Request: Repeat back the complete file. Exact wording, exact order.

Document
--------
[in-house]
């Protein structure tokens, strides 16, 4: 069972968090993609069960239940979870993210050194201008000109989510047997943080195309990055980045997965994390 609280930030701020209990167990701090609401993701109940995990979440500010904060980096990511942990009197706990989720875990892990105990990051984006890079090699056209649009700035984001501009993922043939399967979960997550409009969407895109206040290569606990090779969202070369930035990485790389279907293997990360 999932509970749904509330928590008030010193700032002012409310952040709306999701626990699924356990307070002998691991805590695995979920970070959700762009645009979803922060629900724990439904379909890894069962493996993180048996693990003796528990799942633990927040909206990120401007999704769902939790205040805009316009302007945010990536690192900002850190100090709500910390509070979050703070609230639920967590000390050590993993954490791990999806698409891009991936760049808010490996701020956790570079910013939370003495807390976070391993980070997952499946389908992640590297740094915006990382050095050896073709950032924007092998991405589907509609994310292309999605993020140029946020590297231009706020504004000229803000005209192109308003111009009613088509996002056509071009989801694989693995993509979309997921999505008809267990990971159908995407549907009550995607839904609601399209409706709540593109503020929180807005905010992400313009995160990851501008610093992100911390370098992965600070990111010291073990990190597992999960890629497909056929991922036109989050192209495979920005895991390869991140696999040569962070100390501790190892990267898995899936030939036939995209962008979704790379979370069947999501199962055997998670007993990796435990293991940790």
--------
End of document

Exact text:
[in-house]
């Protein structure tokens, strides 16, 4: 069972968090993609069960239940979870993210050194201008000109989510047997943080195309990055980045997965994390 609280930030701020209990167990701090609401993701109940995990979440500010904060980096990511942990009197706990989720875990892990105990990051984006890079090699056209649009700035984001501009993922043939399967979960997550409009969407895109206040290569606990090779969202070369930035990485790389279907293997990360 999932509970749904509330928590008030010193700032002012409310952040709306999701626990699924356990307070002998691991805590695995979920970070959700762009645009979803922060629900724990439904379909890894069962493996993180048996693990003796528990799942633990927040909206990120401007999704769902939790205040805009316009302007945010990536690192900002850190100090709500910390509070979050703070609230639920967590000390050590993993954490791990999806698409891009991936760049808010490996701020956790570079910013939370003495807390976070391993980070997952499946389908992640590297740094915006990382050095050896073709950032924007092998991405589907509609994310292309999605993020140029946020590297231009706020504004000229803000005209192109308003111009009613088509996002056509071009989801694989693995993509979309997921999505008809267990990971159908995407549907009550995607839904609601399209409706709540593109503020929180807005905010992400313009995160990851501008610093992100911390370098992965600070990111010291073990990190597992999960890629497909056929991922036109989050192209495979920005895991390869991140696999040569962070100390501790190892990267898995899936030939036939995209962008979704790379979370069947999501199962055997998670007993990796435990293991940790």